The idea that animals possess healing powers has been present in human lore since our hunter-gatherer days, but the first documented use of animals for therapeutic purposes wasn’t until 18th century England.
It was then that William Tuke introduced mentally ill patients to some domesticated animals for therapeutic purposes. Tuke, a Quaker and early advocate for the humane treatment of those with mental illness, found that the animals boosted morale in his patients–especially the elderly and those with dementia.
As more adopted Tuke’s approach, dogs became the therapy animal of choice; Florence Nightingale and Sigmund Freud, for example, both concluded that patients–especially difficult ones–opened up and were more receptive to therapy when dogs were present during treatment sessions.
On through to the present, everyone from children to those in nursing homes, psychiatric facilities, and even prisons can partake in animal-assisted therapy.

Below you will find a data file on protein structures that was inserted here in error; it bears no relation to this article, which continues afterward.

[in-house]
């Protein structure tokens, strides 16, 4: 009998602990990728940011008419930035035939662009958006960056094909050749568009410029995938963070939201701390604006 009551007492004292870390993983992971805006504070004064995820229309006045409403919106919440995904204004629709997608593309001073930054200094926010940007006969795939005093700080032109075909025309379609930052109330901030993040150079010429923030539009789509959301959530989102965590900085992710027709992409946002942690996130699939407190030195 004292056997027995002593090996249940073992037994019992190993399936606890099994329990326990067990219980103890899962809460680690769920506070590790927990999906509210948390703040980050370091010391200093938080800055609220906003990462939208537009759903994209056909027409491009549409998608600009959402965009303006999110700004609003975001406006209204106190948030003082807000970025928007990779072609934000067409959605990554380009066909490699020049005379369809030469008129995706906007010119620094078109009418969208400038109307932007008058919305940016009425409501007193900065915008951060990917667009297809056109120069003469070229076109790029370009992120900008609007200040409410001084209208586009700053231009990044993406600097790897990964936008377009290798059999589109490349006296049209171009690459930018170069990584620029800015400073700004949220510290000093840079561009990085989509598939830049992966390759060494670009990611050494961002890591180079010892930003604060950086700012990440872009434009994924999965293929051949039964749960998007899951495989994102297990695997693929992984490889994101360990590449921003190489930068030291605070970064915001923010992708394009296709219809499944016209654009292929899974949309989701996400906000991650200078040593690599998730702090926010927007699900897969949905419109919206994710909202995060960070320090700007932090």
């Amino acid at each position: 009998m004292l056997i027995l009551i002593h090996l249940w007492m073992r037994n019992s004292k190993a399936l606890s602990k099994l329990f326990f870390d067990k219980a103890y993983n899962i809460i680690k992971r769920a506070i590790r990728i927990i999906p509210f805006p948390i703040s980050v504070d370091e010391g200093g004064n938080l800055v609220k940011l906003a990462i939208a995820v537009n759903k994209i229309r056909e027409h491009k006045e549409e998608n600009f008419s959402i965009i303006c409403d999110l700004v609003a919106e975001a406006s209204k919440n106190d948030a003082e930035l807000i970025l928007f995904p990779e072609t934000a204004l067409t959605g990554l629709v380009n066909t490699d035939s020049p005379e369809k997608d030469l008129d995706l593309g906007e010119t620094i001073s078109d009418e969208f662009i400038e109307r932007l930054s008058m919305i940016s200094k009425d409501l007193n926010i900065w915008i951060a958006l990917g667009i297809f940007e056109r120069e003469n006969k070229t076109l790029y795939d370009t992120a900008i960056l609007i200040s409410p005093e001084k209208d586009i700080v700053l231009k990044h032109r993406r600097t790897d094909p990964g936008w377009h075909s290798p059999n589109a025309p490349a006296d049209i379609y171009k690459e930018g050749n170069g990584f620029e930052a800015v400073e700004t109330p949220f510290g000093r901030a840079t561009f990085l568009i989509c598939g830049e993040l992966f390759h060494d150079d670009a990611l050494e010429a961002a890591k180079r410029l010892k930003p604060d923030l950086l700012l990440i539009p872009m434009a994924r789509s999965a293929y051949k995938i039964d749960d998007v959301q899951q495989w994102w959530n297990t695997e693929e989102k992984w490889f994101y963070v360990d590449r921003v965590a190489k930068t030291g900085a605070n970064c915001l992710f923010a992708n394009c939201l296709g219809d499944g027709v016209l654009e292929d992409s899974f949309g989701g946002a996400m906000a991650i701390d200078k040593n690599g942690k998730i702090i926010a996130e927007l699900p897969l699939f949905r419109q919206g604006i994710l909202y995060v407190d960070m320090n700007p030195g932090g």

While dogs remain the primary animal used in this kind of treatment, miniature horses have made their way onto the scene–along with hamsters, cats, and even dolphins (controversial because it often involves interaction in places outside the dolphin’s natural environment, such as a marine park).
You certainly can’t get much more adorable than miniature horses, and their temperament is perfectly suited for therapeutic work. At about the size of a large dog, miniature therapy horses can easily be transported to hospitals and nursing homes.
While many professionals swear by its efficacy, others claim animal-assisted therapy is merely a short-term mood booster and not a long-term solution–but most agree that there is much more research to be done.
There are two major providers of miniature therapy horses in the United States--Gentle Carousel and Mane in Heaven--who train and house these fanciful animals and spread their healing powers to where they are needed most. Both are non-profit, volunteer-run entities that operate on donations. Other providers are scattered about worldwide.